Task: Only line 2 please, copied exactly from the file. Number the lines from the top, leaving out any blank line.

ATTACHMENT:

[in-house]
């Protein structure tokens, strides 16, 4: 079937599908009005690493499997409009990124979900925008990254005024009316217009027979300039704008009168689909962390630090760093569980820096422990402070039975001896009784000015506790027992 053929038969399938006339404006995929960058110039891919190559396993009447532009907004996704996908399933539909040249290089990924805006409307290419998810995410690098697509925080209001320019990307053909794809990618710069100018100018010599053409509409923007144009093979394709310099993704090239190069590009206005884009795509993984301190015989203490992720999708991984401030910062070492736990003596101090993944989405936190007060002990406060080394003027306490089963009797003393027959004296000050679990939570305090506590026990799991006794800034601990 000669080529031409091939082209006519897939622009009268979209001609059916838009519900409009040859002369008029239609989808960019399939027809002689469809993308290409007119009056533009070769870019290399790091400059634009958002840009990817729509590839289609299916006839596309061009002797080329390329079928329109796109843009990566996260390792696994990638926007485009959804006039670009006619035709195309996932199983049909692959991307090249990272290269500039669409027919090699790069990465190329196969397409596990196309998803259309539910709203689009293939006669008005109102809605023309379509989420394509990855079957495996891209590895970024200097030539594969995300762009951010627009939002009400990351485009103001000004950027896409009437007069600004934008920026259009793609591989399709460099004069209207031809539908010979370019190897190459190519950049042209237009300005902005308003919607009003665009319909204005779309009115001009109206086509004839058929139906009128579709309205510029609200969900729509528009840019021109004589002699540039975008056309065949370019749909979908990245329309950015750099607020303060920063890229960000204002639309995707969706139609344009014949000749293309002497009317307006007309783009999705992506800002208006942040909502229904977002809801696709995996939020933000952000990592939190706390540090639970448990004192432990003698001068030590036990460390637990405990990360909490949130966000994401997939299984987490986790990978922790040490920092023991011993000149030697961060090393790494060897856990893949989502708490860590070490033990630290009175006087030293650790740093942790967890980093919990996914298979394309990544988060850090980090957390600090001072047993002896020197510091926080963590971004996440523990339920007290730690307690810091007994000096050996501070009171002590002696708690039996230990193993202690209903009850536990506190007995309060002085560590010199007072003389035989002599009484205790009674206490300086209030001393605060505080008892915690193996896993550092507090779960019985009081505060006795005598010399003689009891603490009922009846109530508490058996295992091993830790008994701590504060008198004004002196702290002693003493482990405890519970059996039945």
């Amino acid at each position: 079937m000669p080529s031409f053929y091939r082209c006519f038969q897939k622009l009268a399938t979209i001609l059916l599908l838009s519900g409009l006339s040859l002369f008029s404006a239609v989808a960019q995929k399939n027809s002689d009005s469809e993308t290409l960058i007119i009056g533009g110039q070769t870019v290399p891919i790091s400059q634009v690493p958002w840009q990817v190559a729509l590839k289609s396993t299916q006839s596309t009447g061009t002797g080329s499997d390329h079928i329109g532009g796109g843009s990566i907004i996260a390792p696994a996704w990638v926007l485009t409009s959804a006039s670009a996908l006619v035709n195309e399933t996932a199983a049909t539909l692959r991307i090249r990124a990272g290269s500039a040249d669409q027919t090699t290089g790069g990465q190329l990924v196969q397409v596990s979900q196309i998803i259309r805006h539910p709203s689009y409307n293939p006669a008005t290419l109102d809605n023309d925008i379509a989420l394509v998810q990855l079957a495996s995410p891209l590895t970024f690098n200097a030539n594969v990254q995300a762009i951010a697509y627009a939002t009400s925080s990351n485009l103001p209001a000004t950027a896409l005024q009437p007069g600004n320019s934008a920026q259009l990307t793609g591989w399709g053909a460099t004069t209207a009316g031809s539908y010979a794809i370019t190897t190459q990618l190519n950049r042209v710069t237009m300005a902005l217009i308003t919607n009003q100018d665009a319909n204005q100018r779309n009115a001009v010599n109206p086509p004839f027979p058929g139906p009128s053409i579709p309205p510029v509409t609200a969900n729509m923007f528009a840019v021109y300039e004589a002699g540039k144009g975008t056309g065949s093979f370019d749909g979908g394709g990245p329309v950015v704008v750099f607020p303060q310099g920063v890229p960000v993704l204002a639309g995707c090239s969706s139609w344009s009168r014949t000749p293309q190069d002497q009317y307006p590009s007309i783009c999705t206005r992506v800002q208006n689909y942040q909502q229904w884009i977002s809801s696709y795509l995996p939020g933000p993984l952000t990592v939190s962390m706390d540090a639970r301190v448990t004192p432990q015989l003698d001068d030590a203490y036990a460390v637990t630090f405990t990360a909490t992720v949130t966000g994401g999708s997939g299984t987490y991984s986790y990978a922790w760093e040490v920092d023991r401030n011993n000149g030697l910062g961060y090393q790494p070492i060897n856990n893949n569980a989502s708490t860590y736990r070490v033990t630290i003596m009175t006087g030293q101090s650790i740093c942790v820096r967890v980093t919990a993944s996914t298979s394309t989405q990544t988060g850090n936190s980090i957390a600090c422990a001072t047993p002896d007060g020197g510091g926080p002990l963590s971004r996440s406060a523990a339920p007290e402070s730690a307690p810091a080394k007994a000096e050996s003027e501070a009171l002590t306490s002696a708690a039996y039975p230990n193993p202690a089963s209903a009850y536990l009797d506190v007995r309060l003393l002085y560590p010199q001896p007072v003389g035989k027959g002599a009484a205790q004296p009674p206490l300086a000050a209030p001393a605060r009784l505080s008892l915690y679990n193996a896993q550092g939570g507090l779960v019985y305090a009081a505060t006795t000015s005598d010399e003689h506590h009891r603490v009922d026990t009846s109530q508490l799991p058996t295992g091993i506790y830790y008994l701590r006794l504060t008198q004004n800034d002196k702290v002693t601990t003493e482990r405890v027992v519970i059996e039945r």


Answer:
């Protein structure tokens, strides 16, 4: 079937599908009005690493499997409009990124979900925008990254005024009316217009027979300039704008009168689909962390630090760093569980820096422990402070039975001896009784000015506790027992 053929038969399938006339404006995929960058110039891919190559396993009447532009907004996704996908399933539909040249290089990924805006409307290419998810995410690098697509925080209001320019990307053909794809990618710069100018100018010599053409509409923007144009093979394709310099993704090239190069590009206005884009795509993984301190015989203490992720999708991984401030910062070492736990003596101090993944989405936190007060002990406060080394003027306490089963009797003393027959004296000050679990939570305090506590026990799991006794800034601990 000669080529031409091939082209006519897939622009009268979209001609059916838009519900409009040859002369008029239609989808960019399939027809002689469809993308290409007119009056533009070769870019290399790091400059634009958002840009990817729509590839289609299916006839596309061009002797080329390329079928329109796109843009990566996260390792696994990638926007485009959804006039670009006619035709195309996932199983049909692959991307090249990272290269500039669409027919090699790069990465190329196969397409596990196309998803259309539910709203689009293939006669008005109102809605023309379509989420394509990855079957495996891209590895970024200097030539594969995300762009951010627009939002009400990351485009103001000004950027896409009437007069600004934008920026259009793609591989399709460099004069209207031809539908010979370019190897190459190519950049042209237009300005902005308003919607009003665009319909204005779309009115001009109206086509004839058929139906009128579709309205510029609200969900729509528009840019021109004589002699540039975008056309065949370019749909979908990245329309950015750099607020303060920063890229960000204002639309995707969706139609344009014949000749293309002497009317307006007309783009999705992506800002208006942040909502229904977002809801696709995996939020933000952000990592939190706390540090639970448990004192432990003698001068030590036990460390637990405990990360909490949130966000994401997939299984987490986790990978922790040490920092023991011993000149030697961060090393790494060897856990893949989502708490860590070490033990630290009175006087030293650790740093942790967890980093919990996914298979394309990544988060850090980090957390600090001072047993002896020197510091926080963590971004996440523990339920007290730690307690810091007994000096050996501070009171002590002696708690039996230990193993202690209903009850536990506190007995309060002085560590010199007072003389035989002599009484205790009674206490300086209030001393605060505080008892915690193996896993550092507090779960019985009081505060006795005598010399003689009891603490009922009846109530508490058996295992091993830790008994701590504060008198004004002196702290002693003493482990405890519970059996039945």